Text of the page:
Developmentally Disabled Offenders: Issues in Developing and Maintaining Services

DOI10.1177/003288558606600104
Published date01 April 1986
Date01 April 1986
Subject MatterArticles
19
Developmentally
Disabled
Offenders:
Issues
in
Developing
and
Maintaining
Services
Ruth
J.
Rockowitz*
*The
author
is
director
of
the
Developmentally
Disabled
Offender
Project,
Rochester,
New
York.
Almost
everyone
decries
the
fact
that
jails
and
prisons
are
warehousing
society’s
misfits,
including
developmentally
disabled
people.
John
might
be
a
typical
example.
He
is
24
years
old
and
well
known
to
both
the
criminal
justice
system
and
the
developmentally
disabled
service
system.
When
he
was
an
adolescent,
his
be-
havior
became
unmanageable.
Always
allowed
to
&dquo;do
his
own
thing&dquo;
by
his
parents,
he
had
dropped
out
of
special
education
pro-
grams
and
mostly
just
&dquo;hung
around.&dquo;
Before
he
left
school,
his
intelligence
had
been
measured
at
between
60
and
65.
John
then
began
physically
abusing
his
mother
when
she
attempted
to
place
limits
on
his
behavior.
Finally,
his
parents
petitioned
to
have
him
placed
in
a
state
institution
for
mentally
retarded
people.
He
re-
mained
there
for
five
years
and
did
well
in
a
structured
residential
program,
but
was
repatriated
to
his
home
and
community
at
the
age
of 21.
Soon
after
that,
his
mother
died,
and
his
father,
consumed
by
guilt
about
the
institutionalization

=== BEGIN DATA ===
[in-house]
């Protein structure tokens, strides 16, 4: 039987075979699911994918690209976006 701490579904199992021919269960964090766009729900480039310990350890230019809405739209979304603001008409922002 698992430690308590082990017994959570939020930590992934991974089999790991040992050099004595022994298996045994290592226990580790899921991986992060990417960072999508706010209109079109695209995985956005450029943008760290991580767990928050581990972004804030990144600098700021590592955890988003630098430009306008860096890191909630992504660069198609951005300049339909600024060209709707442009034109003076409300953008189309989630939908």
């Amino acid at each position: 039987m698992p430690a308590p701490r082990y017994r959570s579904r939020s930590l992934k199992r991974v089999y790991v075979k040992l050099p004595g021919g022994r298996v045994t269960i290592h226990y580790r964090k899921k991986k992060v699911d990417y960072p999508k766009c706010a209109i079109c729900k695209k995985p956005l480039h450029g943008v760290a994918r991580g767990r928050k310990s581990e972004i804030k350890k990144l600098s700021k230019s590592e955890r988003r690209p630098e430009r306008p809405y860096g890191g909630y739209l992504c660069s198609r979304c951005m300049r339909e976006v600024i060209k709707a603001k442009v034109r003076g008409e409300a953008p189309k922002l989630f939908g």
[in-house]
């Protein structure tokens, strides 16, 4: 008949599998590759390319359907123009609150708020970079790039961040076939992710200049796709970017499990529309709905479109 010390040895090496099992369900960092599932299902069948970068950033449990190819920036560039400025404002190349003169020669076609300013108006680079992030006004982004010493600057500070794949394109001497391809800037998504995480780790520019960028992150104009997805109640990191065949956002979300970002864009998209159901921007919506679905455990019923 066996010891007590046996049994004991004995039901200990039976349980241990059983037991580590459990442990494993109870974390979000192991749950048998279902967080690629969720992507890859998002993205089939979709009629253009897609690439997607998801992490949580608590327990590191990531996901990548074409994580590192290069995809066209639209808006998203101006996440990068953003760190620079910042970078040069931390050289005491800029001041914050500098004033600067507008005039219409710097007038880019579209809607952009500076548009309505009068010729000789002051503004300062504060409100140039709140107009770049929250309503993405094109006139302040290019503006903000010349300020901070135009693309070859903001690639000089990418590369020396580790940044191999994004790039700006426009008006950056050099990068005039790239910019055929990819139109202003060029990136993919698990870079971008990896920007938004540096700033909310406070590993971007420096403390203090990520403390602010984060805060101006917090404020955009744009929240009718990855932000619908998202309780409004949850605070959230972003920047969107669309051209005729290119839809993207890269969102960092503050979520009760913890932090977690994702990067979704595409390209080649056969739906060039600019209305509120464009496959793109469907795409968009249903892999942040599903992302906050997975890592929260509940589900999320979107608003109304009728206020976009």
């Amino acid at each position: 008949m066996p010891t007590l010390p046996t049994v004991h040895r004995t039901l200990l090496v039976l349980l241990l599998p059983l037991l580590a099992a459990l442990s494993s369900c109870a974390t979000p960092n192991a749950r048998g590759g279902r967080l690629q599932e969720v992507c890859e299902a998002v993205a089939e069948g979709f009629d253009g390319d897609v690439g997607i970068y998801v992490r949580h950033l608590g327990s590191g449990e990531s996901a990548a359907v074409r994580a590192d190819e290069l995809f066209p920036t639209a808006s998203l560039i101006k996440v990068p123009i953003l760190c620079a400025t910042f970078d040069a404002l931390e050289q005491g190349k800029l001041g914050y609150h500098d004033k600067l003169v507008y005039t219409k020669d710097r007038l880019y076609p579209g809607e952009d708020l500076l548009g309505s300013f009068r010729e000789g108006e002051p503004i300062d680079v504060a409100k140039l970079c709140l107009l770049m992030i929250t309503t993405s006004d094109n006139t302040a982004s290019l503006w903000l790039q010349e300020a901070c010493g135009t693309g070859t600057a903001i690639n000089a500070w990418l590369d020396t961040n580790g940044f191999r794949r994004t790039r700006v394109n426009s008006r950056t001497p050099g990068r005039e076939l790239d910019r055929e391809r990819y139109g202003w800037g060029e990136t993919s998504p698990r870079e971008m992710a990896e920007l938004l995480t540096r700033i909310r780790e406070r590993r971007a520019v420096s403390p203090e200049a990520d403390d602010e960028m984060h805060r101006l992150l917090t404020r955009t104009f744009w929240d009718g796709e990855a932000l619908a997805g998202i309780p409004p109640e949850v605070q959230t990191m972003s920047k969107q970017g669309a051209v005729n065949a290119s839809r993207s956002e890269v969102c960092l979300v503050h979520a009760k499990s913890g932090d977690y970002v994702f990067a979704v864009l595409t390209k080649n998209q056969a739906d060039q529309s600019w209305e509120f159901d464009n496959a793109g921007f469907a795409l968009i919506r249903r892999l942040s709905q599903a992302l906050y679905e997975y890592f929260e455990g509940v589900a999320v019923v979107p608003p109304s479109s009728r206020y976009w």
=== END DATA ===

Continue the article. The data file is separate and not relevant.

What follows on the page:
and
for
the
loss
of
his
wife,
let
John
do
as
he
wished.
What
John
wished
to
do
included,
buying
marijuana
from
an
undercover
officer,
selling
his
hearing
aid,
stealing
merchandise
at
a
local
plaza
and
then
openly
displaying
the
radios
he
took
in
that
same
plaza
the
next
day,
and
making
obscene
phone
calls
and
bragging
about
them
while
giving
his
name
and
phone
number.
What
John
did
not wish
to do
was
to
become
involved
in
any
intense
or
structured
program
of
habilitation,
even
if
and
agency
would
have
taken
him.
John
is
only
one
example
of
someone
who
may
be
a
develop-
mentally
disabled
offender;
he
is
now
residing
in
the
county
jail
awaiting
legal
action
for
driving
a
stolen
car
without
a
license
and
while
intoxicated.
When
thinking
about
issues
in
developing
and
maintaining
services
for
the
developmentally
disabled
offender,
it
is
helpful
to
remember
John
and
his
situation.
The
issues
and
obstacles
that
need
to
be
addressed
to
deal
with
John’s
current
situation
and,
at
the
same
time,
to
prevent
his
many
repeat
visits
to
jail
are
numerous.
But
to
simplify
the
dis-
cussion,
there
are
four
major
areas
that
need
attention:
definition

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